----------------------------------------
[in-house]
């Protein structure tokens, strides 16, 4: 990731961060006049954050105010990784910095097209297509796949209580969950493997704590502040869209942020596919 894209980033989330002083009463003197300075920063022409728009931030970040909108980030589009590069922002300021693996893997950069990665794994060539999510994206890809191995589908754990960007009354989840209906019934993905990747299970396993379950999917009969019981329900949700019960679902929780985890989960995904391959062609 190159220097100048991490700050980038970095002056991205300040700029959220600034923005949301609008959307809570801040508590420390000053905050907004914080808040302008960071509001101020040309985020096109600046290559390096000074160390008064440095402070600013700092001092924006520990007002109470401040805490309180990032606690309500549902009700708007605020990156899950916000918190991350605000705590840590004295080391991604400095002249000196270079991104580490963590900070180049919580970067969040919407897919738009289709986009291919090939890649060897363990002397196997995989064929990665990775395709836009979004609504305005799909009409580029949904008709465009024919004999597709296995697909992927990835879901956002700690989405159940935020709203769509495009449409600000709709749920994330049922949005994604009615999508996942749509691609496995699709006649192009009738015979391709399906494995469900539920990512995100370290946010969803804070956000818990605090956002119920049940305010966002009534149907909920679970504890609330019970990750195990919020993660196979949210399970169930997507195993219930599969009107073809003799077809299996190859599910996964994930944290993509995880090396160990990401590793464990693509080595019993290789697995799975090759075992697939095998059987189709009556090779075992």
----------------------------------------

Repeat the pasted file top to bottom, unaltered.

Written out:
[in-house]
């Protein structure tokens, strides 16, 4: 990731961060006049954050105010990784910095097209297509796949209580969950493997704590502040869209942020596919 894209980033989330002083009463003197300075920063022409728009931030970040909108980030589009590069922002300021693996893997950069990665794994060539999510994206890809191995589908754990960007009354989840209906019934993905990747299970396993379950999917009969019981329900949700019960679902929780985890989960995904391959062609 190159220097100048991490700050980038970095002056991205300040700029959220600034923005949301609008959307809570801040508590420390000053905050907004914080808040302008960071509001101020040309985020096109600046290559390096000074160390008064440095402070600013700092001092924006520990007002109470401040805490309180990032606690309500549902009700708007605020990156899950916000918190991350605000705590840590004295080391991604400095002249000196270079991104580490963590900070180049919580970067969040919407897919738009289709986009291919090939890649060897363990002397196997995989064929990665990775395709836009979004609504305005799909009409580029949904008709465009024919004999597709296995697909992927990835879901956002700690989405159940935020709203769509495009449409600000709709749920994330049922949005994604009615999508996942749509691609496995699709006649192009009738015979391709399906494995469900539920990512995100370290946010969803804070956000818990605090956002119920049940305010966002009534149907909920679970504890609330019970990750195990919020993660196979949210399970169930997507195993219930599969009107073809003799077809299996190859599910996964994930944290993509995880090396160990990401590793464990693509080595019993290789697995799975090759075992697939095998059987189709009556090779075992």